The Movie Waffler New Release Review (VOD) - CANNIBAL FARM | The Movie Waffler

New Release Review (VOD) - CANNIBAL FARM

cannibal farm review
A family's trip to the countryside turns bloody.

Review by Sue Finn

Directed by: Charlie Steeds

Starring: Kate Davies-Speak, Barrington De La Roche, David Lenik, Rowena Bentley, Toby Wynn-Davies

cannibal farm poster

Cannibal Farm opens with a tragic act of cruelty against a child many years before, the boy with the melted face prophetically rhymed about in the prologue written across the screen when the movie started.

This is swiftly followed by a tragic suicide before we are plunged into the present day where a husband and wife are preparing for a technology-free weekend away in the country with the family. The husband is one of those curmudgeonly asshole types whom you wonder why wives on film put up with.

Grumpy Wesley whinges and whines and then eventually sets off on the journey once the kids have all piled into the minivan for the clearly resented upcoming getaway.

If writer/producer/director Charlie Steeds were taking requests, this patronising bully would be my first victim of choice.

cannibal farm

The family consists of Wesley the petulant stepfather (Toby Wynn-Davies), Kathy the compliant ineffectual mother (Rowena Bentley – good), good-girl daughter Jess (Kate Marie Davies – very good) and her ‘manly’ boyfriend Curtis, (Joe Street) drama queen son Toby (David Lenik – grows on you) and younger son Sam (Dylan Curtis – never once believable).

They get lost of course and so pull over to ask directions to ‘The Old Hansen Farm’ from a colourful local who is speaking in such a thick brogue it’s hard to understand a word he says, except that he has some nice homemade cider to sell them.

For some reason they camp at the side of the road and settle in for the night, preparing dinner around a campfire and airing out their family’s dirty laundry.

Jess and Curtis are vegans, which Wesley enjoys goading them about; Wesley has a tantrum over Toby’s phone and throws it into the woods in a hissy fit - helpful.

Toby and Jess have a heart to heart about their life choices before he retreats to the van to watch a horror movie on his laptop, and eventually they all wind up sleeping.

This sets the tone for the one genuinely creepy scene in the movie. It would have been highly effective if the pay off had not relied on a reaction from Sam. The actor's failure to express fear robs the scene of its power, which is a shame as the rest of the movie seems to equate gore with scares.

Just as the family are reeling from this fright, the tent has caught alight and some injuries are sustained; seeking help they head for the nearest farm, where things go from bad to worse.

cannibal farm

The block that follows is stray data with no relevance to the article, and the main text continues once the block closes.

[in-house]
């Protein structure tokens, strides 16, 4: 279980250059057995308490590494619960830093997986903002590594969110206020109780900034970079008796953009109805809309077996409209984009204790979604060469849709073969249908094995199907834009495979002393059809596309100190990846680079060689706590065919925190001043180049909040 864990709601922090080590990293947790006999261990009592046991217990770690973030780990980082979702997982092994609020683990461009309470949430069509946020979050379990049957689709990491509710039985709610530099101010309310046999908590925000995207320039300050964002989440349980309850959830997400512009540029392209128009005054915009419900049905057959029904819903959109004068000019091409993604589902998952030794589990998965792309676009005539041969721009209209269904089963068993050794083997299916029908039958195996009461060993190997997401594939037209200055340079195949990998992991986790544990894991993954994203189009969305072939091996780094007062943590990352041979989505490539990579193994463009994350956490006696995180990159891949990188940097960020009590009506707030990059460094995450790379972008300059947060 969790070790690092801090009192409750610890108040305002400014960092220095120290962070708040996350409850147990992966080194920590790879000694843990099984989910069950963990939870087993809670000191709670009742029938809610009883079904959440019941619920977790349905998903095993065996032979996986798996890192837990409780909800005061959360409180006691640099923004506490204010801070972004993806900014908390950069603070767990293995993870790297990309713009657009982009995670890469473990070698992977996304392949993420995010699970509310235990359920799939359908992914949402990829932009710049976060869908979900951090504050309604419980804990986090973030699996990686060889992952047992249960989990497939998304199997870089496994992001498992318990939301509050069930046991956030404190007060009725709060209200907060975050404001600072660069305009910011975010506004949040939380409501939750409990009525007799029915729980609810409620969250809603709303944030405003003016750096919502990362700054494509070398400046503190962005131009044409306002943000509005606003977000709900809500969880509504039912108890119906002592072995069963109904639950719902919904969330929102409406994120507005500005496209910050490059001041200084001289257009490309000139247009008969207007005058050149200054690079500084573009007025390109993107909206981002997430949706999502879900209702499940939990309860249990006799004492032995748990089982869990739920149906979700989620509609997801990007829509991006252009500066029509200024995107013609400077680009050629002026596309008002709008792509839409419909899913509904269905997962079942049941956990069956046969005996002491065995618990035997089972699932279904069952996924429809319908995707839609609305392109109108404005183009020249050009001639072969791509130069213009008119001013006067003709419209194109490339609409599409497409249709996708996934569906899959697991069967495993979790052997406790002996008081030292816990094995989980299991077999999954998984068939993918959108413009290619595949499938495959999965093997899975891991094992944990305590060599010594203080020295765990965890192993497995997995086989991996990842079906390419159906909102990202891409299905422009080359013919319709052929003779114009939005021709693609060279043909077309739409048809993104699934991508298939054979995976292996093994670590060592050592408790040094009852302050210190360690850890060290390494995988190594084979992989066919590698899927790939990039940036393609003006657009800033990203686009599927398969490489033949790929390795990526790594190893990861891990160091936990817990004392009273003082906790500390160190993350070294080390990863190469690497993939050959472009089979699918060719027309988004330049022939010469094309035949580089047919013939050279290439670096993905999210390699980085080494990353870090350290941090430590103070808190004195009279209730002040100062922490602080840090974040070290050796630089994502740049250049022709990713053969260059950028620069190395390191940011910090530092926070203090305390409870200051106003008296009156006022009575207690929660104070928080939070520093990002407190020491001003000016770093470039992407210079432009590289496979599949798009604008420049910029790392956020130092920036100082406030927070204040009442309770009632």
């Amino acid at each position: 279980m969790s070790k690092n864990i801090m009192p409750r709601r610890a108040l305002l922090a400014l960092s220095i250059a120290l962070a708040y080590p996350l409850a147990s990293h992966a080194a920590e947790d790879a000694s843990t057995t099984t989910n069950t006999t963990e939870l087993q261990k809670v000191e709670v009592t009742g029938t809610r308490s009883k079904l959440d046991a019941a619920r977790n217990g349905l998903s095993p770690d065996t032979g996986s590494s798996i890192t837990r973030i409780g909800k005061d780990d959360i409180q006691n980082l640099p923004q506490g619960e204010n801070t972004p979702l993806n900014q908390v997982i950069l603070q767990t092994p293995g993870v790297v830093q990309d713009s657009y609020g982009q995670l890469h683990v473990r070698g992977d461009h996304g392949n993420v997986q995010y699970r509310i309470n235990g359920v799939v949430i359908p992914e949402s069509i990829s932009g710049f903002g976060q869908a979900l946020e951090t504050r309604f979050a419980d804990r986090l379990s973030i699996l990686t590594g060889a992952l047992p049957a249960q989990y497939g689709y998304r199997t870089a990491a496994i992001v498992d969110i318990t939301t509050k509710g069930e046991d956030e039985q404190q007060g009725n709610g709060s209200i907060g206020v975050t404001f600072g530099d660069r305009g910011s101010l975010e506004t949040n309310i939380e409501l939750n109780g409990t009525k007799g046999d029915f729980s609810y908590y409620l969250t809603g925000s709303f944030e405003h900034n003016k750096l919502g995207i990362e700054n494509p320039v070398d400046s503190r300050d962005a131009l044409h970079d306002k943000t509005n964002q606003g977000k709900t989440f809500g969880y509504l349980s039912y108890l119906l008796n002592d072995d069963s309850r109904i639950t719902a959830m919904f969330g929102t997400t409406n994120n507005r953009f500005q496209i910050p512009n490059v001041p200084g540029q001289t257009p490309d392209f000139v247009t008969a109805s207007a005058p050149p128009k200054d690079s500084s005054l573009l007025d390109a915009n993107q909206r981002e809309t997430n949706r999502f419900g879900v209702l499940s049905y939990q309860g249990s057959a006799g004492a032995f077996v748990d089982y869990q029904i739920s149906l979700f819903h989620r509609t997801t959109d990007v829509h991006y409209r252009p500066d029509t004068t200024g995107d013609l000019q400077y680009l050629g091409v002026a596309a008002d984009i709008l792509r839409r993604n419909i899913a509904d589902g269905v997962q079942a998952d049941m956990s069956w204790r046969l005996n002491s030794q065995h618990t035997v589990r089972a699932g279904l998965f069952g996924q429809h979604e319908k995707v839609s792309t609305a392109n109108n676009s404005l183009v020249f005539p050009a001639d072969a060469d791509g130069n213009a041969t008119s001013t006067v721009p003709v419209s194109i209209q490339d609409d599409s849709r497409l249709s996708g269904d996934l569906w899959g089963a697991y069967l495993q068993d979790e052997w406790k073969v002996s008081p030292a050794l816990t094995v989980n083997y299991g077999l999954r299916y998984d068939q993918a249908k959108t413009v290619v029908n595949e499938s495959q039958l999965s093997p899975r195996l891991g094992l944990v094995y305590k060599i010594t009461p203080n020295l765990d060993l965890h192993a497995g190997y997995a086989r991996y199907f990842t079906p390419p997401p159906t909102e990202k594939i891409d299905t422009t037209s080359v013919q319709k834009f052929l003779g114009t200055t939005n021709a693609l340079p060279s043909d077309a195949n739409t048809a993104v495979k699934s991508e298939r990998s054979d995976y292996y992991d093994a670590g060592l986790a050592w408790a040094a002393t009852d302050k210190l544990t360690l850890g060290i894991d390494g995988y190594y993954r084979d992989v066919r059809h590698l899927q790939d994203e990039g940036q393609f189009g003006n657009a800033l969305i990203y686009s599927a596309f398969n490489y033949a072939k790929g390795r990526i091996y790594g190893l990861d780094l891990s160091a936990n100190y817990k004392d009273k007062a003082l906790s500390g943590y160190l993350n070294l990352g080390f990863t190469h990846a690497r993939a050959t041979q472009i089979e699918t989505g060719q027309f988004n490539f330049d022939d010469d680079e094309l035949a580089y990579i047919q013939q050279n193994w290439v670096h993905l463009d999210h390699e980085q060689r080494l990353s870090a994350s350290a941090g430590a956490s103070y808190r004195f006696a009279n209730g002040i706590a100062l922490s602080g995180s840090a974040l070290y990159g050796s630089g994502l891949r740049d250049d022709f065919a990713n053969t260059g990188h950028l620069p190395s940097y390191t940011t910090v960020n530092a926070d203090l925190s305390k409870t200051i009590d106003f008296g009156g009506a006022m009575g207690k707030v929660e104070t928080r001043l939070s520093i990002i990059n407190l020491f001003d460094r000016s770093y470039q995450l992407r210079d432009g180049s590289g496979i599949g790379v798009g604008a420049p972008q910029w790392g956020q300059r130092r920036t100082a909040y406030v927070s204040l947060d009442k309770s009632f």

After a standoff at gunpoint (it must be said here that unfortunately the gun shot effects neither look nor sound effective) they are caught, caged and told the doors are electrified.

Wouldn’t you know it, Old Man Cider is actually Farmer Hansen (Barrington De La Roche in a fully committed performance) and they are in Hansen Farm after all… but something tells me they left the caging and wholesale slaughter off the brochure.

Hansen, who turns out to be the father of the boy so horribly maimed in the intro, tells them a bloody self-origins story that does nothing to alleviate their terror.

Curtis decides to rashly attempt an escape that ends rather badly. Question - would gripping electric fences really make your hands explode? Yeah, I thought not!

The cider man goes upstairs to spend time with the skeleton of his lost love and there’s a gloriously inept shot of the screws attaching the skeletal foot to the ankle.

It’s clear that the director has been heavily influenced by The Texas Chain Saw Massacre with echoes of the infamous dinner scene recreated in a “oh no we’re in cages” moment, but it has done nothing to earn the terror it is hoping to mimic and it really just makes me want to watch that classic as opposed to this exercise in exploitation which has failed to grasp TCM's thematic lessons, its deeper social commentary allowing it to get away with the violence and horror in a way this inferior homage cannot.

The plot thickens with some betrayal that is not entirely convincing, some truly inspired but sick behaviour by Toby and a wider community involvement than first thought.

There are some interesting plot machinations that work well and daughter Jess shows an inner resourcefulness that’s to be admired; there’s even a scene between mother and son that’s absurdly touching.

cannibal farm

Ultimately though the strands of storyline cross a little too much for my liking and a simple story becomes something more unwieldy than advisable; it should be said though that it pulls the strands together nicely for a satisfying ending.

For a film so obviously influenced by The Texas Chain Saw Massacre, the lack of restraint is its downfall. TCM is a masterpiece in the use of dread, sound and the audience’s imagination to create a visceral experience that shows very little gore but still allows you to feel that squirmy, dirty terror it revels in.

Steeds should have chosen a direction and fully embraced it, either by emulating TCM completely or going the exploitative genre film route. Instead this movie seems to want to have the best of both worlds, and so it feels lacking in personality and unsure of itself.

This film had potential to be either a terrifying memorable experience or a schlocky good time.

It ended up being neither.

Not a total washout, but given its possibilities, it's disappointing none the less.

Cannibal Farm is on VOD January 2nd.